NationBuilding? Facebook’s Zuckerberg launches political group
By Elizabeth Leafloor | Red Ice Creations
With the announcement that Mark Zuckerberg, computer programmer and CEO of Facebook, intended to launch a political action group, speculation has started flying.
Is Zuckerberg a democrat or a republican? How is this going to affect Facebook? Who all is involved in this, and where will it lead?
Reportedly, this PAC will be composed of Zuckerberg and other Silicon Valley leaders. The ultimate combined wealth and influence of the group should be no small amount.
Facebook’s Mark Zuckerberg and other tech leaders took the wraps off a new political advocacy group on Thursday, while vowing to plunge immediately into the national debate over immigration policy.
The new group, backed by a who’s who of prominent and wealthy Internet industry figures, says it will lobby Congress and the White House, while using cutting-edge social-media tools to mobilize public support for immigration reform, better schools and more funding for scientific research.
Calling itself FWD.us, or "Forward U.S.," the well-heeled group hinted it may also back individual politicians but did not spell out whether it plans to be involved in election campaigns.
Along with Zuckerberg, the group’s initial supporters are mostly figures with ties to Internet and social media companies, rather than more traditional makers of computer hardware and software. The list includes Netflix (NFLX) CEO Reed Hastings, LinkedIn founder Reid Hoffman, Yelp Chairman Max Levchin, Yahoo (YHOO) CEO Marissa Mayer, Zynga CEO Marc Pincus and Google (GOOG) Chairman Eric Schmidt, along with influential venture capitalists Ron Conway, Jim Breyer and John Doerr.
Immigration is at the top of their priority list, according to people familiar with the organizers’ thinking, because legislative reforms are now being considered in Congress and they hope to influence that debate.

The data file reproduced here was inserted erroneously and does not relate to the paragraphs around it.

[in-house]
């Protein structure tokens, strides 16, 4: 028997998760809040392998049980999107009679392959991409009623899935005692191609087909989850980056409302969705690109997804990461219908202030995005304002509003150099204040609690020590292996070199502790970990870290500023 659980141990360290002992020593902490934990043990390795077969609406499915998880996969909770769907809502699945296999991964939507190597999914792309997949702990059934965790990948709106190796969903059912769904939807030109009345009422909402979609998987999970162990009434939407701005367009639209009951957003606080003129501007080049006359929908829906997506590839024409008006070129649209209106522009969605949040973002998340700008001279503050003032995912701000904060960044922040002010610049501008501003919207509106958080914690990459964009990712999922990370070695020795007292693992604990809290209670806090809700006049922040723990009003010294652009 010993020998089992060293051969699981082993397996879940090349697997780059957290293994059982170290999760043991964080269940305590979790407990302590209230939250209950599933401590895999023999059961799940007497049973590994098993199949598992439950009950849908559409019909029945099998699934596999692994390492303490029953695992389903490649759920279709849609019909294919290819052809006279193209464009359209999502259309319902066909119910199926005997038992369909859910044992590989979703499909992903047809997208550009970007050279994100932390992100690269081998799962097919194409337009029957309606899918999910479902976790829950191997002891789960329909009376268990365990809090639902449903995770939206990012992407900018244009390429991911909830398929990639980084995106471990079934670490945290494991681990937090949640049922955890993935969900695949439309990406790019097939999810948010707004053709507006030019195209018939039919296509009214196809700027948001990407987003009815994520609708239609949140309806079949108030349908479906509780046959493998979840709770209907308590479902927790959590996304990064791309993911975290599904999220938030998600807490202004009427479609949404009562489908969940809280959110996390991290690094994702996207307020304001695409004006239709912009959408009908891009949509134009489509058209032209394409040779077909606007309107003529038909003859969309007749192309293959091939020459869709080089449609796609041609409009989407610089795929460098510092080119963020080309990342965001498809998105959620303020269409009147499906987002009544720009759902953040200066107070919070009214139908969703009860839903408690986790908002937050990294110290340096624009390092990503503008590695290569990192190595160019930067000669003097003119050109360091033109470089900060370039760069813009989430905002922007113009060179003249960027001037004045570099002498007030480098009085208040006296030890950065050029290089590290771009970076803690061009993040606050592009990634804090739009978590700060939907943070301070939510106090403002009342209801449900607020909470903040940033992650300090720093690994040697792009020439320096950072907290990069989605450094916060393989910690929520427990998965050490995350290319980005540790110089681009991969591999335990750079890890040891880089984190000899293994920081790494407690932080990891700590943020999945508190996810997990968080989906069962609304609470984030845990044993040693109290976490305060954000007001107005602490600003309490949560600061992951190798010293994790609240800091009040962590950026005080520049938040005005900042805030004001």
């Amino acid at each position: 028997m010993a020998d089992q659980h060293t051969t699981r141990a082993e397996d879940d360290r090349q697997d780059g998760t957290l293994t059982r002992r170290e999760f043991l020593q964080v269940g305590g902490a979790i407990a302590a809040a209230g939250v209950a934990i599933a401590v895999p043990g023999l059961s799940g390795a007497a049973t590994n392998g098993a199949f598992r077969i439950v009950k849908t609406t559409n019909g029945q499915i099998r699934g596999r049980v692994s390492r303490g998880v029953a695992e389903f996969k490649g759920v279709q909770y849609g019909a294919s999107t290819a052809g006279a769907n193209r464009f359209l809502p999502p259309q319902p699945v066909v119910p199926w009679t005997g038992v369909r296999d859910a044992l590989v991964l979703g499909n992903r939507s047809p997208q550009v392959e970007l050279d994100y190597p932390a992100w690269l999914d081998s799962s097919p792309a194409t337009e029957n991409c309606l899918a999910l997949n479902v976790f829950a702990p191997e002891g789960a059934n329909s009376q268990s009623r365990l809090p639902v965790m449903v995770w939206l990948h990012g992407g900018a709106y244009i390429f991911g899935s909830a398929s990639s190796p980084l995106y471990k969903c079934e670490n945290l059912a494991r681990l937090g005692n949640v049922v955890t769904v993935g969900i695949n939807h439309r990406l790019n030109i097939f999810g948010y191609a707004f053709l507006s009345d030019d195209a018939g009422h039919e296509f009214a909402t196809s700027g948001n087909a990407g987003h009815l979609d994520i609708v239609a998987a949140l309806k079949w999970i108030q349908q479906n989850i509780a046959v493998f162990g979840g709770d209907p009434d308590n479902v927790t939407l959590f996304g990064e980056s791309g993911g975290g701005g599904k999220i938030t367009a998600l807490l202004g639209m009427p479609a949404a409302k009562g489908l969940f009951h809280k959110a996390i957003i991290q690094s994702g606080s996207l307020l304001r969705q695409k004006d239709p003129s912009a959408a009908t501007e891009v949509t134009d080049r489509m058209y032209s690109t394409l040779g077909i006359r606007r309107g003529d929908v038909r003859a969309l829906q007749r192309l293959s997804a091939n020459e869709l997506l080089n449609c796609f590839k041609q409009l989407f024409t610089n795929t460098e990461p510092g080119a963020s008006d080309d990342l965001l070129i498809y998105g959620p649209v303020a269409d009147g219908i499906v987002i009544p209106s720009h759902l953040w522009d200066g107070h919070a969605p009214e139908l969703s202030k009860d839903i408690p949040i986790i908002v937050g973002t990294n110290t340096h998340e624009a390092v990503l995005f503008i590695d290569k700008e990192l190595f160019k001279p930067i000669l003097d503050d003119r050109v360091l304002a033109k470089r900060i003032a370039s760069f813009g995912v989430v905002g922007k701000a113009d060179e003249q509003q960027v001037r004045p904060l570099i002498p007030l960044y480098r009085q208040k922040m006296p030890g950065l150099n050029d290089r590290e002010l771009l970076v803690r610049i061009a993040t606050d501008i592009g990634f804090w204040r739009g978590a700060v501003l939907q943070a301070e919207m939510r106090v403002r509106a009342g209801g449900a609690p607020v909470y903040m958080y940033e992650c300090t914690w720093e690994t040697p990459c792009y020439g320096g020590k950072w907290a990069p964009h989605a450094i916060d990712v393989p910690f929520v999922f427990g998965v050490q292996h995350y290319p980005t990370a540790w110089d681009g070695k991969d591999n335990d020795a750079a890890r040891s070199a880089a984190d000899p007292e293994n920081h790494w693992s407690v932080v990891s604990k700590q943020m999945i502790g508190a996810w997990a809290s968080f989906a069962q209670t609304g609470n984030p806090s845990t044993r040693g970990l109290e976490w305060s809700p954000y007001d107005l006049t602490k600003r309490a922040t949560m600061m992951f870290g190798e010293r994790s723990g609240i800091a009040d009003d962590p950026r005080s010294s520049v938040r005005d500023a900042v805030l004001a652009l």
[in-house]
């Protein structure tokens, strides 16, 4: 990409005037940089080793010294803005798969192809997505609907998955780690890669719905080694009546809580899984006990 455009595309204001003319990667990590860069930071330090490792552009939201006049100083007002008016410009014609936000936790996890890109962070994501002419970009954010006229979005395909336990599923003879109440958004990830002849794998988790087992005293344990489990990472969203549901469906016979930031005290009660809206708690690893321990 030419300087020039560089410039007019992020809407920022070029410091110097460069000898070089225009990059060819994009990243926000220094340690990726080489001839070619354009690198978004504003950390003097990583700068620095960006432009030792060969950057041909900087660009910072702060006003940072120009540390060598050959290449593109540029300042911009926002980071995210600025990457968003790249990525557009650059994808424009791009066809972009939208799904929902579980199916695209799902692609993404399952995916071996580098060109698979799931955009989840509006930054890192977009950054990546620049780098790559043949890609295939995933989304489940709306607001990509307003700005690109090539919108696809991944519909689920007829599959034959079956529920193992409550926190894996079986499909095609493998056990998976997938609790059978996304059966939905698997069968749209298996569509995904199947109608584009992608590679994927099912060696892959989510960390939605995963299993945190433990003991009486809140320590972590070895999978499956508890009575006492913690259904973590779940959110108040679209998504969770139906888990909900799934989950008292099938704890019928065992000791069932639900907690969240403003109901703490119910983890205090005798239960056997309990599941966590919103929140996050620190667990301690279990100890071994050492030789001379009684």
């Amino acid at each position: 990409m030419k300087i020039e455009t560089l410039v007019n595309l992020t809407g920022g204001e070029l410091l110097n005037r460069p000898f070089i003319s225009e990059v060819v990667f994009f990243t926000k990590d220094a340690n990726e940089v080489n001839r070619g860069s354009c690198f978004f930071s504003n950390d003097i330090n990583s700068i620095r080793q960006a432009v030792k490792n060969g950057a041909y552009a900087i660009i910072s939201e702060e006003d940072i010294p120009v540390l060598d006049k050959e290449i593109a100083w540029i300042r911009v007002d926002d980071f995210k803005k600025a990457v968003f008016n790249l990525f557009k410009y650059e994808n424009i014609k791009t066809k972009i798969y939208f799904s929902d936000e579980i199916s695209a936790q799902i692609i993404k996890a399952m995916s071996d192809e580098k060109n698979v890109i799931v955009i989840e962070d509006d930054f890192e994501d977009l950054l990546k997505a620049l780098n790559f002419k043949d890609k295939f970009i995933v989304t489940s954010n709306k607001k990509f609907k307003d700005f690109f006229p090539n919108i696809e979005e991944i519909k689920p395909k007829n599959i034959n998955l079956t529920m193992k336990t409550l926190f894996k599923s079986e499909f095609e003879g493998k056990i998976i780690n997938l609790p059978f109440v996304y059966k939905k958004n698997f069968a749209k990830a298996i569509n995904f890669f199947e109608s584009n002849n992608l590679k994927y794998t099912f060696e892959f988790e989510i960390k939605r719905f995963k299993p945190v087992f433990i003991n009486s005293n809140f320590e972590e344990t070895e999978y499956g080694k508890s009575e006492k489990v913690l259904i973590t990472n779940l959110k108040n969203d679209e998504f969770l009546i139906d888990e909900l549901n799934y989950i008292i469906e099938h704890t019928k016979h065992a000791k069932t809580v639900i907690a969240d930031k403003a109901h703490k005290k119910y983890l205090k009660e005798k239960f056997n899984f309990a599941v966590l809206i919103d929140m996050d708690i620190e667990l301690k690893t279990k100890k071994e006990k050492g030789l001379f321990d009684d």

"The group’s president will be Joe Green, a former Zuckerberg college roommate who previously launched two startups, Causes and NationBuilder, which provided technology for social action and community organizing." Source
FWD.us " is calling for immigration reform that includes “effective border security, allows a path to citizenship and lets us attract the most talented and hardest-working people, no matter where they were born."Source
Immigration, a divisive wedge issue, is certainly a concern for Facebook co-founder and billionaire Eduardo Saverin, who renounced his U.S. citizenship in 2012 in a move to reduce his tax bill - a strategy that has been repeated by other dual-citizens of late, as increases in tax rates for top earners get proposed.
If the immigration rules could be changed, assuredly it could benefit regular people who strive for a good life in a different country, and the smart and hard working to be easily employed at leading corporations. But it may also change the immigration status and tax laws for the uber-wealthy who do business in the U.S. It also could modify regulation on where money can be stored, such as in tax-free offshore accounts.
The political grouping also intends to encourage investment in education and scientific research, but it is notably staying away from tech industry issues like personal privacy, surveillance, and copyright legislation.
One member of FWD.us, Google, has recently been embroiled in the WikiLeaks/Stratfor scandal that revealed that Google execs were using the technology to act as intelligence contractors for the CIA and DoD, and were steering "regime change" plans and insurgency ops.
It could be that this new think-tank-like political action group has noble social aims, but are these aims being crafted to their advantage?
Writer Nick Cohen challenges the intentions of FWD.us. He says "Beware the lure of Mark Zuckerberg’s cool capitalism":
Cyberspace is turning into a political programme. Mark Zuckerberg of Facebook is pumping tens of millions of dollars into "a social welfare group" – a lobby company in all but name – to tell politicians how they should reorder society. He assumes that what is good for Silicon Valley is good for everyone else. And if you don’t ask too many questions, it is easy to agree"
By Elizabeth Leafloor, Red Ice Creations
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